Enzyme may play key role in cancer and ageing | “The Science Show”

Oct 7, 2020
Professor Juli Feigon
Professor Juli Feigon discusses her telomerase research with science journalist Robyn Williams on “The Science Show”. 
 
The Australian Broadcasting Corp’s award winning "The Science Show" is considered by many to be the world’s best science broadcast program.  In the seven-minute interview, which is part of a program titled “Three Exceptional Women”, Feigon discusses her important telomerase research. In the interview, Williams praises Feigon’s research as “sensational.” Listen to the show here.
 
Professor Juli Feigon was the first female assistant professor in the Department of Chemistry & Biochemistry when she joined the UCLA faculty in 1985. She is currently Distinguished Professor of Biochemistry and holds the Christopher Foote Term Chair. For the past fifteen years a major focus of Feigon’s laboratory has been on telomerase structure and function. Starting with studies of small pieces of the RNA and protein components of the telomerase enzyme by NMR spectroscopy and X-ray crystallography and progressing to studies of the entire telomerase enzyme by electron microscopy, her work has provided seminal insights into structure, assembly, interactions, and mechanism of this unique enzyme.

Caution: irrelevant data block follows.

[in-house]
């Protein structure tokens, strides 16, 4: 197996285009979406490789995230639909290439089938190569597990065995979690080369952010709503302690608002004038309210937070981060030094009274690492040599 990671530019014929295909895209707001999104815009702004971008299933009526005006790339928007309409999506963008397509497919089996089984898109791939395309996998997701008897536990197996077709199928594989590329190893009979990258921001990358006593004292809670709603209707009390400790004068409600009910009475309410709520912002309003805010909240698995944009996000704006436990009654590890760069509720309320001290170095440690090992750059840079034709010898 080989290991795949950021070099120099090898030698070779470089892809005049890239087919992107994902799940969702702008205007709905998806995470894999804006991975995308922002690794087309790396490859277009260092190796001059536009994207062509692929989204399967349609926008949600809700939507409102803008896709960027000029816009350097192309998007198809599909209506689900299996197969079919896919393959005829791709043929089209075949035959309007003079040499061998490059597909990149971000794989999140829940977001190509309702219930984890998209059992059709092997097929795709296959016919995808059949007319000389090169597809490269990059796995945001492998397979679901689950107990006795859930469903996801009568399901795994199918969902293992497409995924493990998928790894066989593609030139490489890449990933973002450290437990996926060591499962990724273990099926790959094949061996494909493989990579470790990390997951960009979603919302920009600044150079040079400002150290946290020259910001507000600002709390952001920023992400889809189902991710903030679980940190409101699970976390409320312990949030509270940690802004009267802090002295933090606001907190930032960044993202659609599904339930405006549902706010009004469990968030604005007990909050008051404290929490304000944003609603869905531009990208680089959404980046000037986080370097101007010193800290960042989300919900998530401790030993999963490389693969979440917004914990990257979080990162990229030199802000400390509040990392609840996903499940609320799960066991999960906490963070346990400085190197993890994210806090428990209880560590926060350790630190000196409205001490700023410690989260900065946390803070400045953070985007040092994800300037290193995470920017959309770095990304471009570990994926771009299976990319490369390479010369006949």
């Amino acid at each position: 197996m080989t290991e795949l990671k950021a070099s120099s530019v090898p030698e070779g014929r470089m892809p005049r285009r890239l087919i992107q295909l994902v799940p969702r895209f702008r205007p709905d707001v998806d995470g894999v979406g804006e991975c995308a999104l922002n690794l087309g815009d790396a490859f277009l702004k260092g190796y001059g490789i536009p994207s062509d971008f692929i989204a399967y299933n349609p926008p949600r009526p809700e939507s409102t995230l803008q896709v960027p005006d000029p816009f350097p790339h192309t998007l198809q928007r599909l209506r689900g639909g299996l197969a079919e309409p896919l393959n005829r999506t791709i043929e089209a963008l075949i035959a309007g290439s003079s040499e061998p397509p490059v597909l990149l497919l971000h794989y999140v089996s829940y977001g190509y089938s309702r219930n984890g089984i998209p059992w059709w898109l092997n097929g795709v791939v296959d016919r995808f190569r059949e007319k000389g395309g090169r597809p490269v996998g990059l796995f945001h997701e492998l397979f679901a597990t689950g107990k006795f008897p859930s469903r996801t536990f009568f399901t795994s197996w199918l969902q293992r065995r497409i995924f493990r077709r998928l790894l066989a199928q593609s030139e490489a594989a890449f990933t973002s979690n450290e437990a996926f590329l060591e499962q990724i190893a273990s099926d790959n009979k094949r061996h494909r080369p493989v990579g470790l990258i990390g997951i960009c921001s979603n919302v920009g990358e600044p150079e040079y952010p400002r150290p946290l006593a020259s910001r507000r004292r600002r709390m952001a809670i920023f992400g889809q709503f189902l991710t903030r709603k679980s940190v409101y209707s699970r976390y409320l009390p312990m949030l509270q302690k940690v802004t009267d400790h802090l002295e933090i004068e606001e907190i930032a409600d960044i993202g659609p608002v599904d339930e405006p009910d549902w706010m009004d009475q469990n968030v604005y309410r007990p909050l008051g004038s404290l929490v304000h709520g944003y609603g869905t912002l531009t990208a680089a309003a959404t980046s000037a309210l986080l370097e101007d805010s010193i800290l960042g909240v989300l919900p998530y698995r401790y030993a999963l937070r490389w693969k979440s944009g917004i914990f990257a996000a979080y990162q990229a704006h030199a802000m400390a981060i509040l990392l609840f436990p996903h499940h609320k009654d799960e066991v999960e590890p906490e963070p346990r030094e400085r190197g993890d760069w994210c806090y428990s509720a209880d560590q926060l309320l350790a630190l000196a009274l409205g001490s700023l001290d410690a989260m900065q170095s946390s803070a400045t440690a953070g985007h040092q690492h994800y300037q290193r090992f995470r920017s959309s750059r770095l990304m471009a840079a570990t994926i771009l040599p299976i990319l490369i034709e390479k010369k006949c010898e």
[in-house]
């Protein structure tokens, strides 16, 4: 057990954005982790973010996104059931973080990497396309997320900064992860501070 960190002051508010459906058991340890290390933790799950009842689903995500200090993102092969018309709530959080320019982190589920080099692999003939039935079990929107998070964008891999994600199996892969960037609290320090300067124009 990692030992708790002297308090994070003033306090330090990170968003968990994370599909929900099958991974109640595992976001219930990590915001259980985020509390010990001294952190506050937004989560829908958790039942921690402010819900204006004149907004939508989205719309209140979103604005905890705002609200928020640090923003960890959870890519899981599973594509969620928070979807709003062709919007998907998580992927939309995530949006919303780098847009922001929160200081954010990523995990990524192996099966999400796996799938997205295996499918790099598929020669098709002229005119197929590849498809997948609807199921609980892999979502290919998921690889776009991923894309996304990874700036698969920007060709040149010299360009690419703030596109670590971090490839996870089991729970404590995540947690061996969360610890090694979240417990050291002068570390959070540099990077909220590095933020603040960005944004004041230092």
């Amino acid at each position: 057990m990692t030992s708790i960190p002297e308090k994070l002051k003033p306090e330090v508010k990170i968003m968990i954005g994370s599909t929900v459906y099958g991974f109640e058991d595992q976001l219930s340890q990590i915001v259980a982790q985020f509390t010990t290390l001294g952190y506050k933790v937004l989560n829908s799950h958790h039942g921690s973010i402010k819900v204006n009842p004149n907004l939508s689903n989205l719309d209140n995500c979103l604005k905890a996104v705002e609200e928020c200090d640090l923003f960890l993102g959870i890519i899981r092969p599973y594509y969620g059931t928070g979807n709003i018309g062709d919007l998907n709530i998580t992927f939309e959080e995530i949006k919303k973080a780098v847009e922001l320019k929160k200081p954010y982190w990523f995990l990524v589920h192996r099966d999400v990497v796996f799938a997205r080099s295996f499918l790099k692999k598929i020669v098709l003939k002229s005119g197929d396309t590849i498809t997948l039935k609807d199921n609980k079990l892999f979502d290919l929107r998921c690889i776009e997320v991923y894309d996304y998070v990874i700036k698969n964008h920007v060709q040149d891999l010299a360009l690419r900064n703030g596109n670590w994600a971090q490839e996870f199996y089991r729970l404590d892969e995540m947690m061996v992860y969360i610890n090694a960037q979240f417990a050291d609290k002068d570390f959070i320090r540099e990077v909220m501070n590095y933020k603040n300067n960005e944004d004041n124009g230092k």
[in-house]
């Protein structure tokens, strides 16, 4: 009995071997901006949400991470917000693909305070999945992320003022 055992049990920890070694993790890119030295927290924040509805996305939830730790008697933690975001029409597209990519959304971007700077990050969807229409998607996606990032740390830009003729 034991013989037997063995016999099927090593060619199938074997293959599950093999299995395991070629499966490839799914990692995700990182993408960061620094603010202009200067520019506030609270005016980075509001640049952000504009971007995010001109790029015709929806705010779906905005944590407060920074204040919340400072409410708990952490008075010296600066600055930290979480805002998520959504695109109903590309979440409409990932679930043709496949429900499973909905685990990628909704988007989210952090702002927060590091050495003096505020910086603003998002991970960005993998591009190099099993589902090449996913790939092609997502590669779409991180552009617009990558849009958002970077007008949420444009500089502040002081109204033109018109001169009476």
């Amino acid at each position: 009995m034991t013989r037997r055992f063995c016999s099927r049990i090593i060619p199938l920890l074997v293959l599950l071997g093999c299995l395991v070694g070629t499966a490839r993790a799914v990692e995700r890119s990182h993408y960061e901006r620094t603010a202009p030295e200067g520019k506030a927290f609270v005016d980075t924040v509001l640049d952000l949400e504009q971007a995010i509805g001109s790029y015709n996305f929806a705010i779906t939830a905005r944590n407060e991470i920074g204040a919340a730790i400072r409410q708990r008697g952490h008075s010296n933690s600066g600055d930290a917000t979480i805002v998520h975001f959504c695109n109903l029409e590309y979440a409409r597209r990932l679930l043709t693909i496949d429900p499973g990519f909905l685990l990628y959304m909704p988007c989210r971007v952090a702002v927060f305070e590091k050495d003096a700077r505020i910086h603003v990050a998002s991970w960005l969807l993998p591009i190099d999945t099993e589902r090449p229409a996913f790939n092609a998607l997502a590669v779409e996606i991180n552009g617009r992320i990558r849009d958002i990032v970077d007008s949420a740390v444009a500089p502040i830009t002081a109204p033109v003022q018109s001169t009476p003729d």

Summary from "The Science Show" (Aired October 3, 2020):
 
The catalytic core of the enzyme telomerase
 
Enzyme may play key role in cancer and ageing
 
Telomerase is an enzyme involved with telomeres, the caps at the ends of our chromosomes. Juli Feigon is interested in the molecular structure of telomerase and began investigating it ~15 years ago. Back then, almost nothing was known of the structure of the enzyme. Telomerase adds DNA to the ends of chromosomes to make up for loss during the aging process. It is also involved in cell death, a necessary process. As Juli Feigon explains, knowing the molecular structure of telomerase could lead to the development of drugs to target the activity of the enzyme in ways useful for treating cancer as well as the ageing process.
 
 
Penny Jennings, UCLA Department of Chemistry & Biochemistry, penny@chem.ucla.edu.